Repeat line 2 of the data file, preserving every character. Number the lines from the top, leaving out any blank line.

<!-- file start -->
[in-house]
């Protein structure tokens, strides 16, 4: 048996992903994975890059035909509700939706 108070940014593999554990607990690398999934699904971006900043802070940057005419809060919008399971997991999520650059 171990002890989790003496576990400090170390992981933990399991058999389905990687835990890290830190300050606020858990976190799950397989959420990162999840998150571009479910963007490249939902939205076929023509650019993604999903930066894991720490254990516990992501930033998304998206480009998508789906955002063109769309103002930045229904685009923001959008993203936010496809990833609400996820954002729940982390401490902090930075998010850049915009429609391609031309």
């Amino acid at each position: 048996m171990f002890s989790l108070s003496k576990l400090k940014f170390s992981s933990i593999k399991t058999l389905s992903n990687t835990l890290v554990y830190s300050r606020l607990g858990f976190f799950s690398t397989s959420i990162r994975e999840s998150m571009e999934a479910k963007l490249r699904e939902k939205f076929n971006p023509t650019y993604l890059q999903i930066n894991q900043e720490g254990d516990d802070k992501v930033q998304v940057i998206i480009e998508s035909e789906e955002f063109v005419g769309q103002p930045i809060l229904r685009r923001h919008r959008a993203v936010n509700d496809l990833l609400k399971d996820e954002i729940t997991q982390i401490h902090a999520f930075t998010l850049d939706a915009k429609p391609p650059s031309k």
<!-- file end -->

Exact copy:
């Protein structure tokens, strides 16, 4: 048996992903994975890059035909509700939706 108070940014593999554990607990690398999934699904971006900043802070940057005419809060919008399971997991999520650059 171990002890989790003496576990400090170390992981933990399991058999389905990687835990890290830190300050606020858990976190799950397989959420990162999840998150571009479910963007490249939902939205076929023509650019993604999903930066894991720490254990516990992501930033998304998206480009998508789906955002063109769309103002930045229904685009923001959008993203936010496809990833609400996820954002729940982390401490902090930075998010850049915009429609391609031309």